I find it incredibly difficult to believe that we also now what is motorvating a highly respected achiever,who is attempting to cross the Atlantic with his crew for a charity.

Its easy for us to knock or criticise,but its very hard to be successful, which Bear and crew seem to be on there way,to me.

If Bear is succsesful then it only enhances Ribs and Alans achievments,not deminishes them.





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Old 09 June 2003, 18:58   #26
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JK
I can't actually remember where I read Bear was in the SAS, but it was in connection with the unfortunate accident, that broke his back. I think it might have been on his website in the early days of the challenge, but I might have inferred it !
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Old 09 June 2003, 19:15   #27
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Yes Stu,

It says in his website:

"Bear spent three years with the British Special Forces. During this time he had a horrendous parachuting accident whilst in southern Africa and broke his back in three places. Three years later, after severe rehabilitation, he overcame the odds to become the youngest British climber ever to reach the summit of Mount Everest and return alive."


It also says:

The Arnold & Son Trans Atlantic Arctic Expedition aims to set a World Record for the first complete crossing of the North Atlantic just south of the Arctic Circle in an 'open' rigid inflatable boat (RIB).

Which is the only area where I would be concerned as I believe it to be factually incorrect !

"The first complete crossing of the North Atlantic just south of the Arctic Circle in an 'open' rigid inflatable boat (RIB)."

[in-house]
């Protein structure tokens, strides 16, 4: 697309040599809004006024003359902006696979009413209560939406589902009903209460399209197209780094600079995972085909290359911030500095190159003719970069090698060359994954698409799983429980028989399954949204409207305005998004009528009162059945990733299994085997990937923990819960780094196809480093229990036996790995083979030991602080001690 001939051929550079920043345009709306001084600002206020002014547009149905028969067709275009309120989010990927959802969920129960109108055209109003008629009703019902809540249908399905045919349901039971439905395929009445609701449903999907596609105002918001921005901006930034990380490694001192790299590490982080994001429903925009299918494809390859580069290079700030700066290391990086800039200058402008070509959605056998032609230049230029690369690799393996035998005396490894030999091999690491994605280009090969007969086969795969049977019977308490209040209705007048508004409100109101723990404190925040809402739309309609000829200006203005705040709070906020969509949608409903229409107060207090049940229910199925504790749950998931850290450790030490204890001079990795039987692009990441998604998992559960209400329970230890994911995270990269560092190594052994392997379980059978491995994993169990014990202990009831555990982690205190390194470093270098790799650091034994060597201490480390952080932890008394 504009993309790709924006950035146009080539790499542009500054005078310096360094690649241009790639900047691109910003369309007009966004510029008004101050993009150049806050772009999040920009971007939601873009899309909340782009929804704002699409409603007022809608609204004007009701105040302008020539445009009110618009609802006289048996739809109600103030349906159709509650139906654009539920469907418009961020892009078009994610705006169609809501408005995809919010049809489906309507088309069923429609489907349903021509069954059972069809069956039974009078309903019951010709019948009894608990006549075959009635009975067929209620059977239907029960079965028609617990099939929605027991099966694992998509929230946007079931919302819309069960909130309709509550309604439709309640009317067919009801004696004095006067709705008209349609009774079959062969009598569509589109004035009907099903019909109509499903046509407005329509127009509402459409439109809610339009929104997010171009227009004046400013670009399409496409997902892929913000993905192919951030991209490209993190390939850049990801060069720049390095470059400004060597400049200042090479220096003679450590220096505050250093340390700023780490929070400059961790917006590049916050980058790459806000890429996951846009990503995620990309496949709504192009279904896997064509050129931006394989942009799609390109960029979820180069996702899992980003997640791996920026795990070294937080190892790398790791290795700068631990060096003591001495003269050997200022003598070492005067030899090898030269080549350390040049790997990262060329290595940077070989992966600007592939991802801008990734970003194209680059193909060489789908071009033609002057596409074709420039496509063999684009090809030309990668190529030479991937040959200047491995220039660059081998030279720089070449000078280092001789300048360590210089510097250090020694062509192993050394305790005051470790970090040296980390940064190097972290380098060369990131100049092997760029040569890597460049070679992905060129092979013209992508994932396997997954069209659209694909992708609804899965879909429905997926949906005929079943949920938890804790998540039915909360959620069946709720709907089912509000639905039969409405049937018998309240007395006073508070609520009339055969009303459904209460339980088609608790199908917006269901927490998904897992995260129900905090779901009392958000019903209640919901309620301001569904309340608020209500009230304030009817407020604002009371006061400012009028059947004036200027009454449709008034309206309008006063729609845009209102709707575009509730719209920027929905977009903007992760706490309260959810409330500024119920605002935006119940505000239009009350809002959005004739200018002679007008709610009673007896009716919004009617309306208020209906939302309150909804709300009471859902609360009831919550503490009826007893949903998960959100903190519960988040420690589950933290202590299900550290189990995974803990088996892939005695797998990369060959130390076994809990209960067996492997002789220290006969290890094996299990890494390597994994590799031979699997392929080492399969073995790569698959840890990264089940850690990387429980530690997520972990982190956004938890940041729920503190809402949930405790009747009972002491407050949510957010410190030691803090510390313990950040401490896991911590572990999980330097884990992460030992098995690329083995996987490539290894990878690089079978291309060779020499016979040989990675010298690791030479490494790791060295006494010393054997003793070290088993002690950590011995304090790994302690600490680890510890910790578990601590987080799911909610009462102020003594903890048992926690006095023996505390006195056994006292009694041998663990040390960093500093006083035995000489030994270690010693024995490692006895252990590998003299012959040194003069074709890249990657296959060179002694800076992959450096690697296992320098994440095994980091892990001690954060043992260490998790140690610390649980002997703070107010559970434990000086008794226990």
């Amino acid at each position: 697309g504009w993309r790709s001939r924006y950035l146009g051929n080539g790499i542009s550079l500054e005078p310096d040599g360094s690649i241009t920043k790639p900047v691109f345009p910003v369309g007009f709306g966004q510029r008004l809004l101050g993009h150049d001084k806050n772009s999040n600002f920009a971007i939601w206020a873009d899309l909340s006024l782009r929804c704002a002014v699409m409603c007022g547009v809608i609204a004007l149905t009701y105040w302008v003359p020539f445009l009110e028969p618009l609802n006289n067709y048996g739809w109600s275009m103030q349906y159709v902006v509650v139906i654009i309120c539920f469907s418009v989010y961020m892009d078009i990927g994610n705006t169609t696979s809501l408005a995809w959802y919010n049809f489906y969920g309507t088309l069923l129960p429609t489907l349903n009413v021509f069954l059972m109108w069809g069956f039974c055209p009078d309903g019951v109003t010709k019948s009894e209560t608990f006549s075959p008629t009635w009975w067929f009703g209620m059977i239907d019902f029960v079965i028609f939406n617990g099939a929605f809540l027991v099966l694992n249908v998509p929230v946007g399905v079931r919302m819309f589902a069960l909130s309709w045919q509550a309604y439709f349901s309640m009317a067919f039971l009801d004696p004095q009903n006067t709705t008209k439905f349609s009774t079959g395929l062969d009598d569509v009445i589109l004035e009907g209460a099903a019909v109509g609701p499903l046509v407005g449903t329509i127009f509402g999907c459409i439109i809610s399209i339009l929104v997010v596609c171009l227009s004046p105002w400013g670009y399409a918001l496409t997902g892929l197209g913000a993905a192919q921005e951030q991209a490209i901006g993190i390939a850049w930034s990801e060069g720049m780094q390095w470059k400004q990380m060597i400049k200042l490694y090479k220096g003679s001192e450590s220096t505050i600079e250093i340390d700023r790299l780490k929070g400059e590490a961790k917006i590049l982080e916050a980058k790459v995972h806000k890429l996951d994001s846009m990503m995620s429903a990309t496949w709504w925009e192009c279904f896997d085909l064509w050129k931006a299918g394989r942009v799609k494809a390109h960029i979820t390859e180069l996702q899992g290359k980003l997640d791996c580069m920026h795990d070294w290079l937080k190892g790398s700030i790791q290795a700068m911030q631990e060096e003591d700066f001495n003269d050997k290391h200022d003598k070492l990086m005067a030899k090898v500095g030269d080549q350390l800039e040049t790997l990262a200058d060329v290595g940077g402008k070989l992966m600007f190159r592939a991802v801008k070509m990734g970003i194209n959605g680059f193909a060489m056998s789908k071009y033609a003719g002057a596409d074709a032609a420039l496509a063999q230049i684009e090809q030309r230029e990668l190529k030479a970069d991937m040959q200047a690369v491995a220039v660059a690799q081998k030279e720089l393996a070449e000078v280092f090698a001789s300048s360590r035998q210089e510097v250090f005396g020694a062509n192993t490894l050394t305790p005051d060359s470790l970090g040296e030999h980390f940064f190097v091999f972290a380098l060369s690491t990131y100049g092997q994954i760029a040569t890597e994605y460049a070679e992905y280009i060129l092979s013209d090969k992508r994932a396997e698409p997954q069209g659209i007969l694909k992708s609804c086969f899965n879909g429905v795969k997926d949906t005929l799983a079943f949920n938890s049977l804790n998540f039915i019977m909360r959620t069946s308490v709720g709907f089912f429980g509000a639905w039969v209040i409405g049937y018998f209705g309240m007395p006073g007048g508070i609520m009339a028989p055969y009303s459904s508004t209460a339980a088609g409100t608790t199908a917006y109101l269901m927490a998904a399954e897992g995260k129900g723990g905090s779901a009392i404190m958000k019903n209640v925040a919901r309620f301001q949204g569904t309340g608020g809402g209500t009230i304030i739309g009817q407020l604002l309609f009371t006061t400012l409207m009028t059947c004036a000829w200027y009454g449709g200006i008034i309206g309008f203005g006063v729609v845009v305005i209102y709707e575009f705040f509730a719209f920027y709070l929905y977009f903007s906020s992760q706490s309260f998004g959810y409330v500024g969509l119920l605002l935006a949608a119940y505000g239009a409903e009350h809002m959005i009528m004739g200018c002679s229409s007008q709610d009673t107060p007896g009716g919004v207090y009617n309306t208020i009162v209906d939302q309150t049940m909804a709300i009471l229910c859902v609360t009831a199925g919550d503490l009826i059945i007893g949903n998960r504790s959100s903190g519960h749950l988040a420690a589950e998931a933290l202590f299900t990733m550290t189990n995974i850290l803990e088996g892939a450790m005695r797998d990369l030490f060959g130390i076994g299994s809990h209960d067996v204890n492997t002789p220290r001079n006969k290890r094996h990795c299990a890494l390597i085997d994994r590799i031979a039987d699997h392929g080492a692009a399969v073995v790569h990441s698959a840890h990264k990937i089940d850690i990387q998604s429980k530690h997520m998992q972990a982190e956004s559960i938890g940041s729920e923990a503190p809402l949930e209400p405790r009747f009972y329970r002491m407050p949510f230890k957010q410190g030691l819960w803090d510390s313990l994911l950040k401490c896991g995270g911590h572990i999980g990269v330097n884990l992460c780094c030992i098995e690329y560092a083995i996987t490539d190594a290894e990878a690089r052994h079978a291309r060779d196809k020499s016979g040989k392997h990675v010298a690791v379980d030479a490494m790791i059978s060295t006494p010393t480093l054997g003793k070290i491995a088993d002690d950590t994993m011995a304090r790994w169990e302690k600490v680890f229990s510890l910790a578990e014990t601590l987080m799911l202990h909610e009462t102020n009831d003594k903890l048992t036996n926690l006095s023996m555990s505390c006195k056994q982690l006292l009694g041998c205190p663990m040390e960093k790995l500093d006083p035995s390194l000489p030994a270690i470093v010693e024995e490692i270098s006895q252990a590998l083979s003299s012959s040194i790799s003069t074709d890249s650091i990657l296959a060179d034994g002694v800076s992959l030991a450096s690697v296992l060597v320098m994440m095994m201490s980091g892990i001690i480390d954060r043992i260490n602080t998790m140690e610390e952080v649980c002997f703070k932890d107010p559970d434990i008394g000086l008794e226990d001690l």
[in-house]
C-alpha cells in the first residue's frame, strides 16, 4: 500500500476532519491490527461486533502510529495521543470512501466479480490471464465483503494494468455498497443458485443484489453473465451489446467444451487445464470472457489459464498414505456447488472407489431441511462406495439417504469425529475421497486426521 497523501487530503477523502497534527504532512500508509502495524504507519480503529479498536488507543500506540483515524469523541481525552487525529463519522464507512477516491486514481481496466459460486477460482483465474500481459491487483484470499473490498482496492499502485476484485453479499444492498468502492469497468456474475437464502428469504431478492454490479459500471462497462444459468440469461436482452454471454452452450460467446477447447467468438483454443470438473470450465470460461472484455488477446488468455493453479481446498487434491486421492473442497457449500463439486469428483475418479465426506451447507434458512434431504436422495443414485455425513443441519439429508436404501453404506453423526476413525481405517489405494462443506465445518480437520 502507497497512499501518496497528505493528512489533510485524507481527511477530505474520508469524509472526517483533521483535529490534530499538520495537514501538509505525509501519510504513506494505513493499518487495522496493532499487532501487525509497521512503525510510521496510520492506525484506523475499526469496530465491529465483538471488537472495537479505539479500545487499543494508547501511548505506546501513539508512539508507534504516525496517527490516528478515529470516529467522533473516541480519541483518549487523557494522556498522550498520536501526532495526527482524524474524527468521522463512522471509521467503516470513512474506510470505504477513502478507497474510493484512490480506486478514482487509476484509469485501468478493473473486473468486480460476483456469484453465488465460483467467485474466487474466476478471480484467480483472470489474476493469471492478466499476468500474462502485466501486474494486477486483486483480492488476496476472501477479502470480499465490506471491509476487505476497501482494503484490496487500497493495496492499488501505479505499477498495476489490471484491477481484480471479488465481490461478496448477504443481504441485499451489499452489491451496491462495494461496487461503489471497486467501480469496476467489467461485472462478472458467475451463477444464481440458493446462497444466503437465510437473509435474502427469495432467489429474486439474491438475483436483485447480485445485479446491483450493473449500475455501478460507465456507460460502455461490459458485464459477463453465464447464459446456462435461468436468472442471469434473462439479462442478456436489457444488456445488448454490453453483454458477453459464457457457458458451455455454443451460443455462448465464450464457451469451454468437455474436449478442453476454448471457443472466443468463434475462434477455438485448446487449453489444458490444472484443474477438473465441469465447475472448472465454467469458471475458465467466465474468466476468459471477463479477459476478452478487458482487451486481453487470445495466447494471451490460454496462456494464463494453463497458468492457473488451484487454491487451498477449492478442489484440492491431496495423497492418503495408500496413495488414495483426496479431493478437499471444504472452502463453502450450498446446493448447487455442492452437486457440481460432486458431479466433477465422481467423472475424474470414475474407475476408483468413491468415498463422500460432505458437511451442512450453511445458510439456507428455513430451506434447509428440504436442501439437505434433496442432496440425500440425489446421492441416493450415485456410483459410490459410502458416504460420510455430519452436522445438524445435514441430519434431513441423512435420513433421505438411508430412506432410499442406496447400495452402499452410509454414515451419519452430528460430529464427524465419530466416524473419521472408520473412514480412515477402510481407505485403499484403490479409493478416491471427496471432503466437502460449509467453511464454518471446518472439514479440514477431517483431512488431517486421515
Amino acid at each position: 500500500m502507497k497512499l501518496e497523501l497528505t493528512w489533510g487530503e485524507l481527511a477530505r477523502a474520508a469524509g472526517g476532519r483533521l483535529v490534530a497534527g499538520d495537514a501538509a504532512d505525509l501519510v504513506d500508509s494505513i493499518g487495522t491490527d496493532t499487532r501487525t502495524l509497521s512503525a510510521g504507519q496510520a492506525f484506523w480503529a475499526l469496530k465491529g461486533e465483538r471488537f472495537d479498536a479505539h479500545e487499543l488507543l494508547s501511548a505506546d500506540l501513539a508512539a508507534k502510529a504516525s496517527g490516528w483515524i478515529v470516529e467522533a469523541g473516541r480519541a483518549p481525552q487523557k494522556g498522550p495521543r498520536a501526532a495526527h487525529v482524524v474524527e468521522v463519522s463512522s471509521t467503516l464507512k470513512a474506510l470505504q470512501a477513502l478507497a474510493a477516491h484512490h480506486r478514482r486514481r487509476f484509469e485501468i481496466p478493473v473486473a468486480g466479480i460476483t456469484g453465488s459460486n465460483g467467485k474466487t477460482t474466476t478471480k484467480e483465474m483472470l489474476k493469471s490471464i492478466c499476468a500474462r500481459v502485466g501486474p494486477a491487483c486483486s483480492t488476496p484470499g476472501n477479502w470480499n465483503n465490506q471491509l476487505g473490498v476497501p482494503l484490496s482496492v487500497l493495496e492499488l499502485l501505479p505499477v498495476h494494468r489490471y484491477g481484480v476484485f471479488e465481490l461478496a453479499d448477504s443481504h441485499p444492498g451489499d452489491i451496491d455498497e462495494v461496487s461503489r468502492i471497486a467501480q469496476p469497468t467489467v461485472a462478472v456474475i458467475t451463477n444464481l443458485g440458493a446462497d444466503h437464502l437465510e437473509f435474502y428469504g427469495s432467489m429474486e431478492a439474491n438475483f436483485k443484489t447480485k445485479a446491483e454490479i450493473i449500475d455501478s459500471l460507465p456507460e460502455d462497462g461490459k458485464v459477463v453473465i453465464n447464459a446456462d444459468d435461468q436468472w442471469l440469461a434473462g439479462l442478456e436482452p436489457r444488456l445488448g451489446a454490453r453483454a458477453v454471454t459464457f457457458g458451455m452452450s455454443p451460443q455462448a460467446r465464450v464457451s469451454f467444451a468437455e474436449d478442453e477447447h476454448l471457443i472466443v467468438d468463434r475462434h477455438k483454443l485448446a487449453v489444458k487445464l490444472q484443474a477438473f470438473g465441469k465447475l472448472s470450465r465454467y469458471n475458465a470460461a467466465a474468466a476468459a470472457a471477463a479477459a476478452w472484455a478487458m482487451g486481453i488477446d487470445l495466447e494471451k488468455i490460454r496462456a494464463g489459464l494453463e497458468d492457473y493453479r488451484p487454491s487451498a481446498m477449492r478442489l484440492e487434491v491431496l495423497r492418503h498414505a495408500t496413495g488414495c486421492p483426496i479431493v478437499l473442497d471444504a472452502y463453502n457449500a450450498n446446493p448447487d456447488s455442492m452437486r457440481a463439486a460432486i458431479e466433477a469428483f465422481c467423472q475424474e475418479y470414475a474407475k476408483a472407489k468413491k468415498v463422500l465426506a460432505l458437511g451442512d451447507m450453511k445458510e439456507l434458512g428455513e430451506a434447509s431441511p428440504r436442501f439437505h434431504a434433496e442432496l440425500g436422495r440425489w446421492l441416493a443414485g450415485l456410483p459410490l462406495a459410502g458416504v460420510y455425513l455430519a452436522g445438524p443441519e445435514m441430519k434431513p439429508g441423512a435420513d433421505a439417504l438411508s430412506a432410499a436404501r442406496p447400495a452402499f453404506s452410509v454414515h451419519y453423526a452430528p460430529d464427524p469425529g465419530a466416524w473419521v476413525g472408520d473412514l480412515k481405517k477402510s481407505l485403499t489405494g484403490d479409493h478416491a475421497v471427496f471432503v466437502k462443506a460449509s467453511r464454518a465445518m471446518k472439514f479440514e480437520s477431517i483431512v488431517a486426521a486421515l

was as I have earlier said, sucessfully completed by Enda O'Coineen over 20 years ago on this same route non stop and single handed in a RIB called Kilcullen.

I believe that their website statement should be corrected as both a matter of record and fairness to those who have gone before.

Best wishes,

Stuart
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Old 10 June 2003, 03:07   #28
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Stuart (M) - again it's a very carefully worded statement. I've got Enda's book here in front of me and it looks like his route was much further south than Bear's. In fact, wasn't his whole plan based on getting into the Gulf Stream? From St John's it looks like Enda travelled roughly eastwards towards the Bristol Channel, whilst Bear and his team plan to head in a northeastrerly direction towards Greenland and then further northeast to Iceland before a Scottish landfall. A very similar route to Alan Priddy's.

Let's make no mistake, this is a great adventure, and the guys deserve some serious respect. It's just a pity that they (or their publicists) have chosen not to acknowledge the achievements of those who went before, whose journeys are well documented. "The Unsinkable Kilcullen" and "Beating The Big One" are excellent records of these achievements, and Alan's book will probably be particularly useful to Bear's team - full of facts for just a tenner... Like how to find the "Arctic Princess" - a sort of Icelandic offshore fuel barge!

Best of luck to you boys!
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Old 10 June 2003, 05:41   #29
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Re: My Final word ?

Quote:
Originally posted by crazyhorse
Did I say That ?
You said that he was doing it "for underprivilaged children . . . for no personal gain "

I couldn't really understand much of the rest of your message, but anyway no one is disagreeing with you that this is a great challenge. Without exception, everyone has wished the team the very best of luck.

However, anyone who publicly "bigs themself up" to this degree has to expect a bit of flack now and then.

John
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Old 10 June 2003, 17:23   #30
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I think they can take it. Dont you ?

See http://www.princes-trust.org.uk/